by Abaki Beck
Sunday Suggestions & Connections is a weekly feature pairing recent news stories with related social justice readings or resources and ideas to take action.
Ah, another week, another group of racist events in the news. What a world we live in. This week, we focus on a Minnesota police officer who encouraged people to run over Black Lives Matter protesters (and holding police accountable), the public health crisis in Flint, Michigan (and the impacts of structural racism on health outcomes), and #OscarsSoWhite (and how to support POC media and representation).
A Saint Paul, Minnesota police officer and former Vice President of the Minnesota Fraternal order of the Police resigned after apparently encouraging people to run over Black Lives Matter protesters during a Martin Luther King, Jr. Day march. He is said to have regularly trolled anti-police brutality Facebook pages, and activists say that his comments became increasingly violent after the death of Jamar Clark, an unarmed black man killed by a Saint Paul police officer in November. Disgusting stories like this are a reminder that we need to continue to hold police officers and departments accountable for how they react to such violence.
Learn more! Here are some projects that work to hold police accountable:
Citizens Police Data Project is an online, Chicago based platform to inform citizens on law enforcement misconduct and increase police accountability
A Visual Guide to the Police Misconduct Complaint Process (Chicago specific) by Jean Cochrane
Police Union Contract Project focuses on police union accountability across the nation.
Police Use of Force Project has information on police use of force policies in cities across the nation and how these policies enable police violence
Community specific? Here are some Twin Cities organizations that work against police brutality:
For the past two years or so, Flint, Michigan has had lead contaminated water, but this crisis has just recently gained national attention. In April 2014, Flint’s water source was switched in an effort to save money as they transitioned to a new water system. Immediately after the switch, people complained that the water tasted and looked funny, but government officials assured them it was safe to drink. Many are citing the city's demographics as a chief reason for the lack of response: about 41% of the city lives below the poverty line, and more than 56% of the population is African American. Some are even comparing the response to the response to Hurricane Katrina, in which poor African Americans were similarly abused by the government and denied safe drinking water. The impacts of structural racism on health outcomes - from access to quality health care or mental health treatment centers, access to healthy foods and clean water, doctors mis-prescribing or under prescribing people of color due to cultural incompetence or flat out racism - is quite literally killing communities of color. Here are some readings on the relationship between racism and health:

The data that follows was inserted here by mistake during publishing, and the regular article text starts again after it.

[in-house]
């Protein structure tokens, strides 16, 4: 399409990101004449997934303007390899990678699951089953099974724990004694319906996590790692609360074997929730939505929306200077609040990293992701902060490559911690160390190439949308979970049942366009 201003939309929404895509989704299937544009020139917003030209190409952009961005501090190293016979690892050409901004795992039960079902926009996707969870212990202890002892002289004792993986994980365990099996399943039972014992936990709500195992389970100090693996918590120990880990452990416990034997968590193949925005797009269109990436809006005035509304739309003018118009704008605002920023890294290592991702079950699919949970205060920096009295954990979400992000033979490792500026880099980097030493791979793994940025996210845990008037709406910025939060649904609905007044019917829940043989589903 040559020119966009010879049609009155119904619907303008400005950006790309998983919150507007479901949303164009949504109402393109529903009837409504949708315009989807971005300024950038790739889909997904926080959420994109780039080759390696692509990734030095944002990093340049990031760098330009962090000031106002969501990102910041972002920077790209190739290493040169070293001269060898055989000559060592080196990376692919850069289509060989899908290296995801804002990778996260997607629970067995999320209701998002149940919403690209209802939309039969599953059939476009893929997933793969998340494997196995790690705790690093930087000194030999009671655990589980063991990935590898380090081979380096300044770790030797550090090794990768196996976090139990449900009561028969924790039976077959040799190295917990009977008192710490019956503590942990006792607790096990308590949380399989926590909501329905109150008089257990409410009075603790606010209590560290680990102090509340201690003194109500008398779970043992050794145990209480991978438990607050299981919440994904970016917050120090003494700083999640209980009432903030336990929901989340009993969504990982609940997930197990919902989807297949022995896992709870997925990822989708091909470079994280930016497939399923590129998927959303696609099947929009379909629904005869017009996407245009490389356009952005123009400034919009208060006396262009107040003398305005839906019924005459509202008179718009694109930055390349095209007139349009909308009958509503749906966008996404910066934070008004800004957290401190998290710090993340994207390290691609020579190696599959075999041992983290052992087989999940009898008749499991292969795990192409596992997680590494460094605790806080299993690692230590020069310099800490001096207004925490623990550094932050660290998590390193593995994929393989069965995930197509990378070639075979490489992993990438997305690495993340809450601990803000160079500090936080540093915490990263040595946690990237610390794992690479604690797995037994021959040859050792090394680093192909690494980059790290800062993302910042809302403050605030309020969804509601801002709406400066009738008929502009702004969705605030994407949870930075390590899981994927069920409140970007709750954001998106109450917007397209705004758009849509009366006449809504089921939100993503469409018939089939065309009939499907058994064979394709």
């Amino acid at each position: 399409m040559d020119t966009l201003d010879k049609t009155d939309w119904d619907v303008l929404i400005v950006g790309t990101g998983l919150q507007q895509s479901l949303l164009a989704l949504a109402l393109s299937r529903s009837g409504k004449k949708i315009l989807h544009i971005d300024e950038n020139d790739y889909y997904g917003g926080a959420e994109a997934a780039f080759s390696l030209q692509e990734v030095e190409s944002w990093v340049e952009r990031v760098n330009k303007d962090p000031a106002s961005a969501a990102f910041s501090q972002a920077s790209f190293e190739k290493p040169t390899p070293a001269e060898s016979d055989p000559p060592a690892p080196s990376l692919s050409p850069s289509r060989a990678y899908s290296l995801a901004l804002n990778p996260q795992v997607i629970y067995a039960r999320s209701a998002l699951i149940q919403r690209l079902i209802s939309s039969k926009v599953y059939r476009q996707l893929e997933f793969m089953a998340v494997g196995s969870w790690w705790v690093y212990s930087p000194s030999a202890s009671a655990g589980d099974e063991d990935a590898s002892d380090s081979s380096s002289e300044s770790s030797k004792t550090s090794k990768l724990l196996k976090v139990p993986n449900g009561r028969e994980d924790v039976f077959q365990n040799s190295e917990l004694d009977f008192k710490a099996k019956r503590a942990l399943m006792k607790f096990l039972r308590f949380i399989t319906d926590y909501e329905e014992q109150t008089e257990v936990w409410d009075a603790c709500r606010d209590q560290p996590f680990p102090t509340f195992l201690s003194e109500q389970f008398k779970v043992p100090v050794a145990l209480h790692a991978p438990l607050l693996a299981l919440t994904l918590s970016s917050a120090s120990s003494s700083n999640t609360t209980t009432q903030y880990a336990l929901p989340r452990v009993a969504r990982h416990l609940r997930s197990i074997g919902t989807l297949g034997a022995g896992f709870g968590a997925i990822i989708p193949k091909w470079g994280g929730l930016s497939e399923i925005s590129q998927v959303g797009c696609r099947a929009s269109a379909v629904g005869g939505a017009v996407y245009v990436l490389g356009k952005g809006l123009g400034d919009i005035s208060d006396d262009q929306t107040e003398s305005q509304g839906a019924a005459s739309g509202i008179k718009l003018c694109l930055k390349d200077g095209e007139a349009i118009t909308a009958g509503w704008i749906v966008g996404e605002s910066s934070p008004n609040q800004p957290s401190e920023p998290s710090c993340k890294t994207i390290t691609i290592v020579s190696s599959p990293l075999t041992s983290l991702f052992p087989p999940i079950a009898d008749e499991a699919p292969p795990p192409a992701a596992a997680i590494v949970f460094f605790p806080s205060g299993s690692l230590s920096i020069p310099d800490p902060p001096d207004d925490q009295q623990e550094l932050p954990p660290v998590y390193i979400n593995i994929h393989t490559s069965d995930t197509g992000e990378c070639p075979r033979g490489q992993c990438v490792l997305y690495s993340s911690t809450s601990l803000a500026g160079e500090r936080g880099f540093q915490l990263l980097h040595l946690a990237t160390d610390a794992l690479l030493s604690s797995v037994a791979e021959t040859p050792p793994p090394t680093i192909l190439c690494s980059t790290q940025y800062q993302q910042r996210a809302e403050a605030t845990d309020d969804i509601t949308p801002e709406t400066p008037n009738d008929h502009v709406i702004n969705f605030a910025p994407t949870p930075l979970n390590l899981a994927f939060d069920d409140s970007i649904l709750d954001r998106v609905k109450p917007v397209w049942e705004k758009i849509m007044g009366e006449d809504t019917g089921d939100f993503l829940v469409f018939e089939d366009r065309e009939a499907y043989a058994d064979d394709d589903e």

Why Racism is a Public Health Issue by Tara Culp-Ressler
‘Structural Racism’ blamed for states severe health disparities by Lorna Benson and Laura Yuen, MPR News
Medical Apartheid: The Dark History of Medical Experimentation on Black Americans from Colonial Times to Present by Harriet A. Washington (pdf of full book, scroll down page slightly)
Rethinking Historical Trauma by Laurence Kirmayer, Joseph Gone, and Joshua Moses
Cultural Considerations in Adolescent Suicide Prevention and Psychosocial Treatment by David B. Goldston, Sherry Davis Molock, Leslie B. Whitbeck, Jessica L. Murakami, Luis H. Zayas, and Gordon C. Nagayama Hall
Reducing Disparities in the Federal Health Care Budget, National Congress of American Indians (budget recommendations to improve the health and health care of Native Americans, who face some of the worst disparities of any racial group in the U.S.)
This week was also abuzz with talk of Oscar nominations - specifically, who wasn’t nominated. For the second year in a row, not a single actor of color was nominated. (Why? Check out this insightful article from Bitch Media that highlights some of the reasons that the stories "we" choose to celebrate and honor don't reflect reality. If movies are meant to be an escape, why does the Academy want us to escape to a majority (or entirely) white world?) Social media exploded once again with the hashtags #OscarsSoWhite and #OscarsSoMale. Reactions have been wide ranging, with some people of color arguing we don’t need the Oscars to recognize the power of our art, and some white people arguing it wasn’t a problem of racism, maybe actors of color just weren’t as talented as white actors (seriously?). Several people of color in the film industry have announced they will be boycotting the event, including Spike Lee and Jada Pinkett Smith. In reaction to the outcry, the Academy has said they will make efforts to diversify and double their number of POC members by 2020. In the meantime, why not support the amazing POC films and media that does exist?
Here are some POC film suggestions:
Netflix & Chill: 5 Black Films to Watch This Weekend by Clutch Magazine Online
11 Essential Native American Films You Can Watch Online Right Now by Indian Country Today Media Network
Short film: check out this comedic critique of the Oscar Nominees by Chescaleigh of MTV Decoded
Find more POC organizations and media to support on our Media, Arts, & More page or read our recent (De)Constructing Knowledge in which we analyze bell hooks’ piece “Teaching Resistance: The Racial Politics of Mass Media”
Thank you for reading and have a rejuvenating and empowering Sunday. If you’re on the East Coast, stay warm, and to everyone, stay woke!